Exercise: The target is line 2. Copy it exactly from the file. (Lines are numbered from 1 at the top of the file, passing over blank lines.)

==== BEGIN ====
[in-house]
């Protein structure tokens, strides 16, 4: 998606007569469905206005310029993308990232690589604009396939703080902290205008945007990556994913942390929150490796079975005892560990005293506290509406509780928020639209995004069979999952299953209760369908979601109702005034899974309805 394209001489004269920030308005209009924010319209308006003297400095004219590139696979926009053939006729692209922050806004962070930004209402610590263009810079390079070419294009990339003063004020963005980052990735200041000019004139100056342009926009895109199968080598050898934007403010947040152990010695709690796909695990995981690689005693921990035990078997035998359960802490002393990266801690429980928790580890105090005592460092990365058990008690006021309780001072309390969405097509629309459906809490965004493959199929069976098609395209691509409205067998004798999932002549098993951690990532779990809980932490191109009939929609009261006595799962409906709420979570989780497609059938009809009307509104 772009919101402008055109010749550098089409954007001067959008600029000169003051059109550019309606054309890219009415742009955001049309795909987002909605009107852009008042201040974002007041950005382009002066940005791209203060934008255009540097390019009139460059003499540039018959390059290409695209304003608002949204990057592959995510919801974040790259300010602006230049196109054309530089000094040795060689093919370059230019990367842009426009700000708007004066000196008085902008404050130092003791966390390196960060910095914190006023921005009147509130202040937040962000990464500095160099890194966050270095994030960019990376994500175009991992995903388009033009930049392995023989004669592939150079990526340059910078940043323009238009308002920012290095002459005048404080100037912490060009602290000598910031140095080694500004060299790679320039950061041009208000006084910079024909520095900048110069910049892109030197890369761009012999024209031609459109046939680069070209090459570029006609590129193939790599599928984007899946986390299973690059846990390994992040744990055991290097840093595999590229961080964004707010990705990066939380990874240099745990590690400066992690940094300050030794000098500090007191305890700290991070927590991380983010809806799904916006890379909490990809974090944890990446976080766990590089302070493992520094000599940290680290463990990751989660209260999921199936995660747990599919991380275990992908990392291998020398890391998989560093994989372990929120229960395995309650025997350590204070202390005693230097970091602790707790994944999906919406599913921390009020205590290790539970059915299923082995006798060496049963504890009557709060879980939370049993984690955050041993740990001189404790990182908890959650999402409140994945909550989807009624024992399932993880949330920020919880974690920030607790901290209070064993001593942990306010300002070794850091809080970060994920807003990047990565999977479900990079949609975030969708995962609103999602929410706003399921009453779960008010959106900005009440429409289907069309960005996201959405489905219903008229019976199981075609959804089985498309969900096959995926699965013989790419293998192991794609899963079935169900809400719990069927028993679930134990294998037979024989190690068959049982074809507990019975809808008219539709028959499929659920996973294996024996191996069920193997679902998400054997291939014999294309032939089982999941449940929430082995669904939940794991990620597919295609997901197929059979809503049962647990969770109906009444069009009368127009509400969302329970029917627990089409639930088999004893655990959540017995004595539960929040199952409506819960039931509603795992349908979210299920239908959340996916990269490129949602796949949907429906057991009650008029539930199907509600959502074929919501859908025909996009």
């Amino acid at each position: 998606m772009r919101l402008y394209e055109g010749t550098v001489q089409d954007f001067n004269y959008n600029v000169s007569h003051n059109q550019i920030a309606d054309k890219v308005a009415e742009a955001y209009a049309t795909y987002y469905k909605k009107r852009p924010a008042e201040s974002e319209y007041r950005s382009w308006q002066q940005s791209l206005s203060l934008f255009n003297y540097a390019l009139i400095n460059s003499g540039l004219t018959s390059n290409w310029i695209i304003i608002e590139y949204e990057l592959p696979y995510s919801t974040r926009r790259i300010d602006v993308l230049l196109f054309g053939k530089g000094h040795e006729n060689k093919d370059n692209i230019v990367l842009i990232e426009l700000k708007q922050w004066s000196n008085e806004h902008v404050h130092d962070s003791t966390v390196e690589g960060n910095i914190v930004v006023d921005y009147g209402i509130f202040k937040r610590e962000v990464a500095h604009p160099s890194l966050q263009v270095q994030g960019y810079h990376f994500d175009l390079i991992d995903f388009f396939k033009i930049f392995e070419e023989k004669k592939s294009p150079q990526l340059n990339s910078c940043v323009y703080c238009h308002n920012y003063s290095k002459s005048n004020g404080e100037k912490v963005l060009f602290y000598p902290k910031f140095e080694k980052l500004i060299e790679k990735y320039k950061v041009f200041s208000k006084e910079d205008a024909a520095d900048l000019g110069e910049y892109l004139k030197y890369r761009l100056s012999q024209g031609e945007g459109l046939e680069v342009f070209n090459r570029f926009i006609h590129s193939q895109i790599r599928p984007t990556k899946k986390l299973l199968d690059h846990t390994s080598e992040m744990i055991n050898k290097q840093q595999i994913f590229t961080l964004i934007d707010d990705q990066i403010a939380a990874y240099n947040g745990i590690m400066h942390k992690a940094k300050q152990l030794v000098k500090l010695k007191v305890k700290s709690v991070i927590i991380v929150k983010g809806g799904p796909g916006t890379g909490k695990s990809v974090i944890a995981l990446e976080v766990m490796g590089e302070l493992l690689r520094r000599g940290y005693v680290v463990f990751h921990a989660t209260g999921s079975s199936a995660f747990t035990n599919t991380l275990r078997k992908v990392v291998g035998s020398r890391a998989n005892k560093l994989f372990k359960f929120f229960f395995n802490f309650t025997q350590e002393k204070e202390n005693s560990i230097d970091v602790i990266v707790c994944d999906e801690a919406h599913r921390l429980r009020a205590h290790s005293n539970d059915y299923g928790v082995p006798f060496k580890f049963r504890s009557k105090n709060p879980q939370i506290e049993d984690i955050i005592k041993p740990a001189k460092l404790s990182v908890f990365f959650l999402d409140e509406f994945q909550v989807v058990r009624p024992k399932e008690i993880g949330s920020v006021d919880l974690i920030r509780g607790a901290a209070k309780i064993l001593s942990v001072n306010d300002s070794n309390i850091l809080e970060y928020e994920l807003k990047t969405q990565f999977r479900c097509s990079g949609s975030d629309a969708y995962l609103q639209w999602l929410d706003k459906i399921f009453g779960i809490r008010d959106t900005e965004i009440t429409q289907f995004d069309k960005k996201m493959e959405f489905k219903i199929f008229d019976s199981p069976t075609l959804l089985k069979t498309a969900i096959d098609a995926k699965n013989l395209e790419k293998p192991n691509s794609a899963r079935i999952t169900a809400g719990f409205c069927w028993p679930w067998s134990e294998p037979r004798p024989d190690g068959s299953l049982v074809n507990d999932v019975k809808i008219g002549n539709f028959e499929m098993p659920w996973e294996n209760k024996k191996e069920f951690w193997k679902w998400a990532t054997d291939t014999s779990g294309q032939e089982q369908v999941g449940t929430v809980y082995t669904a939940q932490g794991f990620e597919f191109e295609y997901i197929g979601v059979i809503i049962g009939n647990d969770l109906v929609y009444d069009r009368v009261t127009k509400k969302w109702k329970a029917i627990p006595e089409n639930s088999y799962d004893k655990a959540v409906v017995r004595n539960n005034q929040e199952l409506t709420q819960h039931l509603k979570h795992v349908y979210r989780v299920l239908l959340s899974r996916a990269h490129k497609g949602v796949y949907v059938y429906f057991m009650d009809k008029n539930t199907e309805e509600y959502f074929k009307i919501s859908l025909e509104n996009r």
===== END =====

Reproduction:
């Protein structure tokens, strides 16, 4: 998606007569469905206005310029993308990232690589604009396939703080902290205008945007990556994913942390929150490796079975005892560990005293506290509406509780928020639209995004069979999952299953209760369908979601109702005034899974309805 394209001489004269920030308005209009924010319209308006003297400095004219590139696979926009053939006729692209922050806004962070930004209402610590263009810079390079070419294009990339003063004020963005980052990735200041000019004139100056342009926009895109199968080598050898934007403010947040152990010695709690796909695990995981690689005693921990035990078997035998359960802490002393990266801690429980928790580890105090005592460092990365058990008690006021309780001072309390969405097509629309459906809490965004493959199929069976098609395209691509409205067998004798999932002549098993951690990532779990809980932490191109009939929609009261006595799962409906709420979570989780497609059938009809009307509104 772009919101402008055109010749550098089409954007001067959008600029000169003051059109550019309606054309890219009415742009955001049309795909987002909605009107852009008042201040974002007041950005382009002066940005791209203060934008255009540097390019009139460059003499540039018959390059290409695209304003608002949204990057592959995510919801974040790259300010602006230049196109054309530089000094040795060689093919370059230019990367842009426009700000708007004066000196008085902008404050130092003791966390390196960060910095914190006023921005009147509130202040937040962000990464500095160099890194966050270095994030960019990376994500175009991992995903388009033009930049392995023989004669592939150079990526340059910078940043323009238009308002920012290095002459005048404080100037912490060009602290000598910031140095080694500004060299790679320039950061041009208000006084910079024909520095900048110069910049892109030197890369761009012999024209031609459109046939680069070209090459570029006609590129193939790599599928984007899946986390299973690059846990390994992040744990055991290097840093595999590229961080964004707010990705990066939380990874240099745990590690400066992690940094300050030794000098500090007191305890700290991070927590991380983010809806799904916006890379909490990809974090944890990446976080766990590089302070493992520094000599940290680290463990990751989660209260999921199936995660747990599919991380275990992908990392291998020398890391998989560093994989372990929120229960395995309650025997350590204070202390005693230097970091602790707790994944999906919406599913921390009020205590290790539970059915299923082995006798060496049963504890009557709060879980939370049993984690955050041993740990001189404790990182908890959650999402409140994945909550989807009624024992399932993880949330920020919880974690920030607790901290209070064993001593942990306010300002070794850091809080970060994920807003990047990565999977479900990079949609975030969708995962609103999602929410706003399921009453779960008010959106900005009440429409289907069309960005996201959405489905219903008229019976199981075609959804089985498309969900096959995926699965013989790419293998192991794609899963079935169900809400719990069927028993679930134990294998037979024989190690068959049982074809507990019975809808008219539709028959499929659920996973294996024996191996069920193997679902998400054997291939014999294309032939089982999941449940929430082995669904939940794991990620597919295609997901197929059979809503049962647990969770109906009444069009009368127009509400969302329970029917627990089409639930088999004893655990959540017995004595539960929040199952409506819960039931509603795992349908979210299920239908959340996916990269490129949602796949949907429906057991009650008029539930199907509600959502074929919501859908025909996009």